Did you go to Notre Dame?”
I’ve heard that question many times over the years, usually when I’m wearing my ND garb or talking Irish football. And I own a lot of ND apparel and talk lots of Irish football.
The answer, of course, is: “No, I certainly did not go to Notre Dame.” That’s laughable. I did my time at the local community college after a stellar run at Brother Rice High School.
I am, however, a huge Notre Dame fan. A member of the subway alum, as it’s known.
We weren’t Notre Dame students, but for one reason or the other grew up rooting for the Irish. It’s tough for some people to understand, but I thought I’d try to explain my allegiance to the university.
Growing up on the South Side of Chicago and attending St. Thomas More School, Notre Dame is all I knew. We related to Notre Dame on a variety of levels—Irish, Catholic and it was close by.
A friend from my grammar school days recently posted on Facebook that guys like me drank the ND Kool-Aid. He’s a Michigan fan, so I will forgive his senseless observation.
Another friend, a Marquette University alum, has argued with me for years that Notre Dame sports are overplayed in the Chicago media. He’s even done research that shows there are more Marquette alums in the Chicagoland area than there are Notre Dame alums.
It’s not a Chicago school, he maintains, so why in the world does the football team get regular newspaper and television coverage in Chicago? I’ve argued with him unsuccessfully that Notre Dame is (though not geographically speaking) a Chicago school.
The Chicago area is loaded with Notre Dame fans who are passionate about the football team and, to a lesser extent, the basketball program. Many of them are fans for the same reason I am. Never attended the school, but have a huge rooting interest.
And, Notre Dame benefits from a dearth of other major football programs in the area. OK, there’s Northwestern, but for years students would storm the field if the Wildcats won a single game.
Northern Illinois University football fans are bound the make a case for the Huskies, but the team is not in a major conference. The University of Illinois will field a decent team now and then, but Illini fans never have struck me as passionate.
We live in Big 10 country, but for years the conference was comprised of the Big 2 (Michigan, Ohio State) and the Little 8. New additions to the conferenced have changed that a bit, but who in Chicago is rooting for Penn State or Nebraska?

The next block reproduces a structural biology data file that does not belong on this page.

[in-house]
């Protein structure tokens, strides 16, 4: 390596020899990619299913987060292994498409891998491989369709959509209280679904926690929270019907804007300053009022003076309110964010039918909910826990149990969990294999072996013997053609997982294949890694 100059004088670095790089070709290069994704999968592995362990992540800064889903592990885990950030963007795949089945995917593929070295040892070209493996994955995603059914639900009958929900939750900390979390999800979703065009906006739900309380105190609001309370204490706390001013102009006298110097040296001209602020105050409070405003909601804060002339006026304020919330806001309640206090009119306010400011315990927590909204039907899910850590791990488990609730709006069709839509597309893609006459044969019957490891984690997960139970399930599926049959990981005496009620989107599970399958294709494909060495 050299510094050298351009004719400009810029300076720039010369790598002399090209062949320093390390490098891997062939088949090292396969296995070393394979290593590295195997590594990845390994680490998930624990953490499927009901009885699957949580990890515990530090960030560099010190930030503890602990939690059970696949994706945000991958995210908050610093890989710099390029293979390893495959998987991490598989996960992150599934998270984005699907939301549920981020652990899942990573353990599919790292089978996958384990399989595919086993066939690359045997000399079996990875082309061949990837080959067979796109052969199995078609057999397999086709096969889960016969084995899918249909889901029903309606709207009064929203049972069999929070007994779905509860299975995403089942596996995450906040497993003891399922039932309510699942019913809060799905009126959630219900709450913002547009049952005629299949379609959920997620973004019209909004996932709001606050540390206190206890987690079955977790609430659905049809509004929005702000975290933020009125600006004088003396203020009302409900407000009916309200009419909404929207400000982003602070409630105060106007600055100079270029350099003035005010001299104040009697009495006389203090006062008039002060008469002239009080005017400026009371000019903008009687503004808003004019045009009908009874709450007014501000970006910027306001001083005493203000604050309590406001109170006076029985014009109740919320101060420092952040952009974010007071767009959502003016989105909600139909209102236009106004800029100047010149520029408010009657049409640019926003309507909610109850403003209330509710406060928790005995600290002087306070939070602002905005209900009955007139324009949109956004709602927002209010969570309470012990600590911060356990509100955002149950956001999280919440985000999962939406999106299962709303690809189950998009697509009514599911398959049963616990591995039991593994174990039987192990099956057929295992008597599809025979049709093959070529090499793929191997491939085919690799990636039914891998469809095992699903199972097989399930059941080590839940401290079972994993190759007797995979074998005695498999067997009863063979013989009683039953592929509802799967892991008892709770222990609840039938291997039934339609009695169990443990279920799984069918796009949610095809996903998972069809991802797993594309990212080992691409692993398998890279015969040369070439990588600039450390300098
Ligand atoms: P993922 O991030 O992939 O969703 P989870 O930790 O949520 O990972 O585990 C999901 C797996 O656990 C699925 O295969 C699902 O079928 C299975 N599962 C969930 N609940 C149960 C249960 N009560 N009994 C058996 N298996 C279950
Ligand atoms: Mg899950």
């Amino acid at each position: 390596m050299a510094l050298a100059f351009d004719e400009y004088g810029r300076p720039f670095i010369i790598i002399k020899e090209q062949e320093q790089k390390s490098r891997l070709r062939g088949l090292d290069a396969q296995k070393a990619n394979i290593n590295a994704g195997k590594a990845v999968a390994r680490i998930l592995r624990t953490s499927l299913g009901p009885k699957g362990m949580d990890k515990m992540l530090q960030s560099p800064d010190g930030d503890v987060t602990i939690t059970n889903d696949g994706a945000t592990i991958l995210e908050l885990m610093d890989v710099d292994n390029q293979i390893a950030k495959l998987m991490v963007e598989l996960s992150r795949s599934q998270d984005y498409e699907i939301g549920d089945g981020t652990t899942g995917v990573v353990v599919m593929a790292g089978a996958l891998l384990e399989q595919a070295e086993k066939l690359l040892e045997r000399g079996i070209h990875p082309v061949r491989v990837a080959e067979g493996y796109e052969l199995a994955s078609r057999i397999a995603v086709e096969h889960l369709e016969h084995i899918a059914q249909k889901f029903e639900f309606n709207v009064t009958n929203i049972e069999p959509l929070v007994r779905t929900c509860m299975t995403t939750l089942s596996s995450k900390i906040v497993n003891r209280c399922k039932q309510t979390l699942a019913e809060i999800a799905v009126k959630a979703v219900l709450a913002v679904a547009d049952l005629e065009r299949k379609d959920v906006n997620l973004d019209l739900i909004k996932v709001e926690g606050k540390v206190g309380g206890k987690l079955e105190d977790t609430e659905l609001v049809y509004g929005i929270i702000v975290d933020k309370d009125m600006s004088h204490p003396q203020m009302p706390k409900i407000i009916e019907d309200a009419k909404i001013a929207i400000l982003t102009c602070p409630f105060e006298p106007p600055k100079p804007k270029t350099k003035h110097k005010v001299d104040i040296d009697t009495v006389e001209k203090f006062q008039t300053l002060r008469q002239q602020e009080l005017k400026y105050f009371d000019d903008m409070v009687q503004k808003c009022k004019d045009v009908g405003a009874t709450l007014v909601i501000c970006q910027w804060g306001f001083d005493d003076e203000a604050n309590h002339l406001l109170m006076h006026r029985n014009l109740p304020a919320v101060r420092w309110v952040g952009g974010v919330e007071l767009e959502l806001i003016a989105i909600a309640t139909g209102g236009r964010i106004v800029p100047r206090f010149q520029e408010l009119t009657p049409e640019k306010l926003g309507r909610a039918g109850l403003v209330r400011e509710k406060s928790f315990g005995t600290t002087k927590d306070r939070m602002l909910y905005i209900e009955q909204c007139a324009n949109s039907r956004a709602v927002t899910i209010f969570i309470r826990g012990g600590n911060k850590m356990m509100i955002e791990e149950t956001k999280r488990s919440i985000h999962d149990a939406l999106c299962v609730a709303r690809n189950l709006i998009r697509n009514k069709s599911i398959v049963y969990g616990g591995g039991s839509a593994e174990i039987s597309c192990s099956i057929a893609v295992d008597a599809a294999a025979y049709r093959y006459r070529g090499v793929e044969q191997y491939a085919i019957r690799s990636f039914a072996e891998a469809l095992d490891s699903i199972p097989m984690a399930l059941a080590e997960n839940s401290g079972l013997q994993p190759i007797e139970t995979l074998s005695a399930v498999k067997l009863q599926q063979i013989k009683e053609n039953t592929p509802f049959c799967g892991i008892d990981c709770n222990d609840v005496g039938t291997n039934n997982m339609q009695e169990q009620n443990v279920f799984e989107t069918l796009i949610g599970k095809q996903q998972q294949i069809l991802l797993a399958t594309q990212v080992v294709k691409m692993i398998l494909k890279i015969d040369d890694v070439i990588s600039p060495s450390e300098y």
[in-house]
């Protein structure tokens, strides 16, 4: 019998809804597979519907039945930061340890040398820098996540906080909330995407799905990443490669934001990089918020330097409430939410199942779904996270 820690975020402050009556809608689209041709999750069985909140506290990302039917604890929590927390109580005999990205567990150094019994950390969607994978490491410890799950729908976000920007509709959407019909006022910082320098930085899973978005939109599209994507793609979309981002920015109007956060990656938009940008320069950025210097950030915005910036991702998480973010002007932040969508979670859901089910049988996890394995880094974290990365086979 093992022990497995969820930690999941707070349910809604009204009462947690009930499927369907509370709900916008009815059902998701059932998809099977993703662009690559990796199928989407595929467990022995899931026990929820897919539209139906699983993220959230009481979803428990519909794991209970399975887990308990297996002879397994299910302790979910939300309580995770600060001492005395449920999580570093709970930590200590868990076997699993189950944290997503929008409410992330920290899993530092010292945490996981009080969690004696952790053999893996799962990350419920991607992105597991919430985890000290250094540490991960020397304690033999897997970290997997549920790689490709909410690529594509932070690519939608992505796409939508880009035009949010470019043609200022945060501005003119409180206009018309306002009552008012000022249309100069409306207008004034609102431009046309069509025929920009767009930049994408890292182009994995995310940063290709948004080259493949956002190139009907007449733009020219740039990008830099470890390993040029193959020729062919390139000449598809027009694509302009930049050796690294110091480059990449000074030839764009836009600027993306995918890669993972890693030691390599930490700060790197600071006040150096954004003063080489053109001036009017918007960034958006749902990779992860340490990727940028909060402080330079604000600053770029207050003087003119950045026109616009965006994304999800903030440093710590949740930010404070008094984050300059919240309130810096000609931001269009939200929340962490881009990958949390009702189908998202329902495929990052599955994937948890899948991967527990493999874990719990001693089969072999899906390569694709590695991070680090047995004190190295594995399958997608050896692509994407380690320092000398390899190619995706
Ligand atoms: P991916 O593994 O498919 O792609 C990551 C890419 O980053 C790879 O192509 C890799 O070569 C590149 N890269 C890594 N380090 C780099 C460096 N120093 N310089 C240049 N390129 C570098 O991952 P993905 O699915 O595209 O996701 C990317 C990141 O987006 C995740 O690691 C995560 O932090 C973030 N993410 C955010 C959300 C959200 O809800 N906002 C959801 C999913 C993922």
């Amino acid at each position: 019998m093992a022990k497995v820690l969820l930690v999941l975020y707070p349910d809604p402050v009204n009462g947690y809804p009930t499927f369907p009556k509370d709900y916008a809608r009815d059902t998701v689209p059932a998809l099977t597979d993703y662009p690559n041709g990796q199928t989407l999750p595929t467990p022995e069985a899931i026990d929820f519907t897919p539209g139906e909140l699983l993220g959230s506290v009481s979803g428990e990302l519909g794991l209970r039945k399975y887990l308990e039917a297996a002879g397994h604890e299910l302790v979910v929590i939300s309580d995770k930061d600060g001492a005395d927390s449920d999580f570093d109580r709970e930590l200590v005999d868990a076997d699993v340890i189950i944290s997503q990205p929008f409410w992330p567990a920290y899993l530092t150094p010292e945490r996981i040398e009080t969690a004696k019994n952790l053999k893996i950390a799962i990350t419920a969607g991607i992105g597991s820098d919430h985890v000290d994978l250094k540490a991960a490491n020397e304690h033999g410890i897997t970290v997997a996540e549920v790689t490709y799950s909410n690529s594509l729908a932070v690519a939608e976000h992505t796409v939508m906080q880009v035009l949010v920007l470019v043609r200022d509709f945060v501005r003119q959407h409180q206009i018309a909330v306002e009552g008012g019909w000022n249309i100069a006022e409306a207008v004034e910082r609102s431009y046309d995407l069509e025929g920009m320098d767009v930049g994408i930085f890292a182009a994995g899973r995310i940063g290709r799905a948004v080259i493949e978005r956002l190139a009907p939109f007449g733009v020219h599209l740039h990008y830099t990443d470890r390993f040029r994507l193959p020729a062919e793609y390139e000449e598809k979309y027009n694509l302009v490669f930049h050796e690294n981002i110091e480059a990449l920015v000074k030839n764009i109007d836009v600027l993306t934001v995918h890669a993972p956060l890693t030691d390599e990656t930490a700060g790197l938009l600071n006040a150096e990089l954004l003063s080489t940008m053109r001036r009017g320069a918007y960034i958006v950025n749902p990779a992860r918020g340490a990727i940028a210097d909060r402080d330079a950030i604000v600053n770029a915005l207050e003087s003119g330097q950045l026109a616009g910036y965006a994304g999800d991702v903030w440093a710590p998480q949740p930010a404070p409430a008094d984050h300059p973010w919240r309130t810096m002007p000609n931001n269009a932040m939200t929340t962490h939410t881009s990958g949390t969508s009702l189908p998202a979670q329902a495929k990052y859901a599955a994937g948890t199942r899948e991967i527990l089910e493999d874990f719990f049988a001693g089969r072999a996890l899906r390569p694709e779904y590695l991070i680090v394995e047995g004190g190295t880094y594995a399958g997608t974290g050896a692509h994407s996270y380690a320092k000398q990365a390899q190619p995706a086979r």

My wife, Annette, often groans about “more football” when I flip through the television channels on a Saturday afternoon looking for a good game. But after attending her first Notre Dame game a few weeks ago, she was talking about going again.
What led to that conversion?
The game day experience, of course.
My wife, on her feet, screaming, “Go Irish.” Never thought I’d see the day. She’s always been a passive fan because I like the team, but this was different.
“It’s a special place,” a friend and ND fanatic related, when I mentioned Annette’s “odd” behavior.
Indeed it is.
Annette and I arrived well ahead of game time and heard the band play on the steps of the School of Architecture. We walked to stadium, took our seats and waited for the moment when the team took the field. Seeing the players with the golden helmets emerge from the tunnel will never cease to excite me.
Mix in the various cheers, songs the band plays, the 1812 Overture before the start of the fourth quarter and singing of the alma mater immediately after the game and you’ve got yourself an afternoon.
And who can forget the safety announcement—the clever play on words delivered by Mike Collins, the voice of Notre Dame Stadium at the end of the third quarter?
Traditions are by no means exclusive to Notre Dame. They can be found all over the college football landscape and they define the game.
I’m no Michigan fan, but I dig the traditions. The extra seat reserved in honor of legendary athletic directorFritz Crisler, the “Hail to the Victors” fight song (sorry, ND fans, I like it) and No. 1 jersey, worn by only 12 players in the history of the program.
I think the Ohio State marching band forming script Ohio is very cool. It goes back to 1936, and the highlight is when a sousaphone player dots the I.
There’s plenty more traditions in the game, too many to mention here. But they’re what draw folks to college game. Good season or bad, they provide a connection to the team that fans grew to love as students or simply as fans, like me.
As the last line of the alma mater goes, “Love Thee Notre Dame.”